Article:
Review: The Curious Incident of the Dog in the Night-time

The Curious Incident of the Apollo roof tumbling down at the end of December brought media attention to Marianne Elliot’s production of Mark Haddon’s best-seller for all the wrong reasons. Fortunate enough to experience this slick West-end production a week before the disaster, I was struck by the incredible attention to detail which saw the seats with prime numbers (the protagonist’s mathematical love) accentuated with white seat-covers and his outfits consistent with his colour preferences (red, never brown.) Shame, then, that the £1-a-head ‘restoration’ levy for the theatre was not put to better use.

 It is undoubtedly challenging to stage a novel which provides a touching insight into an autistic boy’s confusion as he investigates a murdered dog, but this production allows the audience to appreciate Christopher’s misunderstanding without losing sympathy. Tackled by Luke Treadaway, who never leaves the stage, with impressive stamina, the performance is convincing and the humour frequent.The decision to use Christopher’s teacher as the narrator verges on the patronising at times, although also allows the adaption to be pleasingly loyal to the novel.

From deafening white noise when characters accidentally touch Christopher, to coloured stage blocks which multi-role as ovens, seats and even suitcases, the technologies and staging used are bold and relentlessly different. Although regular black-outs and bright lights create the assault on the senses that the protagonist faces, some of these innovations feel dramatic for their own sake. This is a shame, when so much of the production is praiseworthy.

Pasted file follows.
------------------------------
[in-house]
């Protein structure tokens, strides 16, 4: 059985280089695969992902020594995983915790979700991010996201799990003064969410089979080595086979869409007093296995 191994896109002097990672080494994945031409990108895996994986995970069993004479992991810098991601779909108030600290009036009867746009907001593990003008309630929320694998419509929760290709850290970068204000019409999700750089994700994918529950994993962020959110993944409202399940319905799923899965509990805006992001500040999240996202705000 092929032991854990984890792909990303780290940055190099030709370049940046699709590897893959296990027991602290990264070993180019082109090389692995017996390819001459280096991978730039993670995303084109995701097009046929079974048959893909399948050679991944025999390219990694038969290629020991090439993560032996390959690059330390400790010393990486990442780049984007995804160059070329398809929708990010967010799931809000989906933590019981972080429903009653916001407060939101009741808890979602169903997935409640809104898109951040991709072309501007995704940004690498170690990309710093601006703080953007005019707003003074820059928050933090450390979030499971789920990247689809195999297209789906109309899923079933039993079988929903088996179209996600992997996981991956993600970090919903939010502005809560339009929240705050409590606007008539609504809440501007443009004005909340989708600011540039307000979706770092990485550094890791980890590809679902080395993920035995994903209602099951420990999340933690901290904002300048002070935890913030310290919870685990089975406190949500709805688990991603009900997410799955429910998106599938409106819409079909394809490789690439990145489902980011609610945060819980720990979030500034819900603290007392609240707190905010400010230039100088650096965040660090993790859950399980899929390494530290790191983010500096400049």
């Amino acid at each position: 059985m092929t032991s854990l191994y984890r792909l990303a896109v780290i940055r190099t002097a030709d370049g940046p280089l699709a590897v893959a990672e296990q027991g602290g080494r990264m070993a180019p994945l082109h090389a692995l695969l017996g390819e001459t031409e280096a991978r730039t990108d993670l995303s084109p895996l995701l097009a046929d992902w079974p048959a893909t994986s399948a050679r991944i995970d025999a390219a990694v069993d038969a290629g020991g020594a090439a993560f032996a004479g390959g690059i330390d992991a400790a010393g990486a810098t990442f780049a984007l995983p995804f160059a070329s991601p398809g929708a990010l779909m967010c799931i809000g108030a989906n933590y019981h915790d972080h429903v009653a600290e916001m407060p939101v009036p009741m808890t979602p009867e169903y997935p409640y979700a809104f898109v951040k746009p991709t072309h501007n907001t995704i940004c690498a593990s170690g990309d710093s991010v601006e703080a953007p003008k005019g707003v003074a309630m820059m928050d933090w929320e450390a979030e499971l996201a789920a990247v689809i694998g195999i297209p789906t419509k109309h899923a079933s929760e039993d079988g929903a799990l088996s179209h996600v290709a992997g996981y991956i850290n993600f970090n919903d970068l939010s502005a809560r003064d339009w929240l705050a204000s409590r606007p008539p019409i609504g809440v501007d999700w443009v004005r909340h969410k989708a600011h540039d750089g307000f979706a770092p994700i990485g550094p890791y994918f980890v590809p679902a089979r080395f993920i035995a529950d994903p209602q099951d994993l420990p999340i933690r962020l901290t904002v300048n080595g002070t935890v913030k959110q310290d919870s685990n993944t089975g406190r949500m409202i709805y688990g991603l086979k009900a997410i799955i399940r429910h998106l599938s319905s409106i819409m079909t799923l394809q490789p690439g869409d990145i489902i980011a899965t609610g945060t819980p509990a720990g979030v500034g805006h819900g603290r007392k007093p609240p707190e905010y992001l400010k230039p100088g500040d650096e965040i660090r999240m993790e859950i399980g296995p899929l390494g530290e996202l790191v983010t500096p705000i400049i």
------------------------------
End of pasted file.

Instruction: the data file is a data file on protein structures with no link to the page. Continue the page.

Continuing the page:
Nothing detracted from the phenomenal quality of acting. Christopher’s parents were particularly commendable, providing moving and believable portrayals of the frustrations and complications of raising any child. The supporting cast, too, were impressive, remaining anonymous when being props for Christopher but bursting into life during snippets of dialogue. Treadaway is a strong lead throughout, although seems to ease into the character more in the second half: by his triumphant final explanation of his A Level Maths question as an unconventional encore, Treadaway is positively vibrant.

Related  Napoleon, complex?

Lucky enough to get 4 front row seats on the day for only £12 apiece, the experience was certainly excellent value for money. Largely deserving of its 7 Olivier Awards in 2013, including Best Play, this production is undoubtedly worth a visit. I hope to see the Apollo theatre reopening this month to continue to treat audiences to this hilarious yet poignant production.